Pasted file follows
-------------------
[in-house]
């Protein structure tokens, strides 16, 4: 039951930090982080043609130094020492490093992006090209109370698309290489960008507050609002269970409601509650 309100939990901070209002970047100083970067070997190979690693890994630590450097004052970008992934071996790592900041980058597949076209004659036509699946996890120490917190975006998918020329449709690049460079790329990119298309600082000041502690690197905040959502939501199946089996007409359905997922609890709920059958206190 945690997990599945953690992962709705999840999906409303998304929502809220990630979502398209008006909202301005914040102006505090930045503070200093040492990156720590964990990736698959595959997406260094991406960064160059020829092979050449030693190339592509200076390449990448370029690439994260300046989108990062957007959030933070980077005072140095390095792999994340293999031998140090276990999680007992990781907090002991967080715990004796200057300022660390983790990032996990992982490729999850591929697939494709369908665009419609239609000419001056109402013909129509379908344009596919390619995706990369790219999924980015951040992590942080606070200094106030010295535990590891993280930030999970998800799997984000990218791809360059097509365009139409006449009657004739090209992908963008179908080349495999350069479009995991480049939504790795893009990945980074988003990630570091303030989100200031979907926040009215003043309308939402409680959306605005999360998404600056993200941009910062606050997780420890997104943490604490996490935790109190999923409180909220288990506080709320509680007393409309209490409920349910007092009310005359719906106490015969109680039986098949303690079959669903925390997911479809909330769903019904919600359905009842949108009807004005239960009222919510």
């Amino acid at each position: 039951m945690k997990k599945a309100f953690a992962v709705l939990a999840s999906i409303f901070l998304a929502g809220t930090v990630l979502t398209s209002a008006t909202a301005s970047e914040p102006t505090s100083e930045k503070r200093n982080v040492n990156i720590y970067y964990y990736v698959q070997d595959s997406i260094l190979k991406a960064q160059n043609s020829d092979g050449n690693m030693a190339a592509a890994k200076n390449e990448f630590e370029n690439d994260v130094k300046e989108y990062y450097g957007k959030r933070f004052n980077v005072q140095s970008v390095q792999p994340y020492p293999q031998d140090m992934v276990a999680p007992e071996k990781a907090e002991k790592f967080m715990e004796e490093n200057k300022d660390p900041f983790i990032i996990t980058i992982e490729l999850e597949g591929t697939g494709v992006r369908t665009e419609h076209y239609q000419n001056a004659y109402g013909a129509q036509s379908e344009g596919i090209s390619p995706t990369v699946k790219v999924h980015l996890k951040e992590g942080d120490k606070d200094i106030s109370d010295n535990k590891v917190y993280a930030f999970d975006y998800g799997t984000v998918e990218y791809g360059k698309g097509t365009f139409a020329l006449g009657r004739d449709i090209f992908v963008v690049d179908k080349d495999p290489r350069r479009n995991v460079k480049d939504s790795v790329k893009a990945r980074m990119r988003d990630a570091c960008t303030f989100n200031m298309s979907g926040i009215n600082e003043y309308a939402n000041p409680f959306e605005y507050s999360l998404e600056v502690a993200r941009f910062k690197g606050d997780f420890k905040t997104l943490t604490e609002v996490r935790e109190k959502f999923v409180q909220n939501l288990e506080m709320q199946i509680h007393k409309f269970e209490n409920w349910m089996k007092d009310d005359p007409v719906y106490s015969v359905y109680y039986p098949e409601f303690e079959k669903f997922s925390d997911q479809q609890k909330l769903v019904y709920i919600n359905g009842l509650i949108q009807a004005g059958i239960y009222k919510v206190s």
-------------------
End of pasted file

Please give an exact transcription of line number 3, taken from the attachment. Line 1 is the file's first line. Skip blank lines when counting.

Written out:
């Amino acid at each position: 039951m945690k997990k599945a309100f953690a992962v709705l939990a999840s999906i409303f901070l998304a929502g809220t930090v990630l979502t398209s209002a008006t909202a301005s970047e914040p102006t505090s100083e930045k503070r200093n982080v040492n990156i720590y970067y964990y990736v698959q070997d595959s997406i260094l190979k991406a960064q160059n043609s020829d092979g050449n690693m030693a190339a592509a890994k200076n390449e990448f630590e370029n690439d994260v130094k300046e989108y990062y450097g957007k959030r933070f004052n980077v005072q140095s970008v390095q792999p994340y020492p293999q031998d140090m992934v276990a999680p007992e071996k990781a907090e002991k790592f967080m715990e004796e490093n200057k300022d660390p900041f983790i990032i996990t980058i992982e490729l999850e597949g591929t697939g494709v992006r369908t665009e419609h076209y239609q000419n001056a004659y109402g013909a129509q036509s379908e344009g596919i090209s390619p995706t990369v699946k790219v999924h980015l996890k951040e992590g942080d120490k606070d200094i106030s109370d010295n535990k590891v917190y993280a930030f999970d975006y998800g799997t984000v998918e990218y791809g360059k698309g097509t365009f139409a020329l006449g009657r004739d449709i090209f992908v963008v690049d179908k080349d495999p290489r350069r479009n995991v460079k480049d939504s790795v790329k893009a990945r980074m990119r988003d990630a570091c960008t303030f989100n200031m298309s979907g926040i009215n600082e003043y309308a939402n000041p409680f959306e605005y507050s999360l998404e600056v502690a993200r941009f910062k690197g606050d997780f420890k905040t997104l943490t604490e609002v996490r935790e109190k959502f999923v409180q909220n939501l288990e506080m709320q199946i509680h007393k409309f269970e209490n409920w349910m089996k007092d009310d005359p007409v719906y106490s015969v359905y109680y039986p098949e409601f303690e079959k669903f997922s925390d997911q479809q609890k909330l769903v019904y709920i919600n359905g009842l509650i949108q009807a004005g059958i239960y009222k919510v206190s």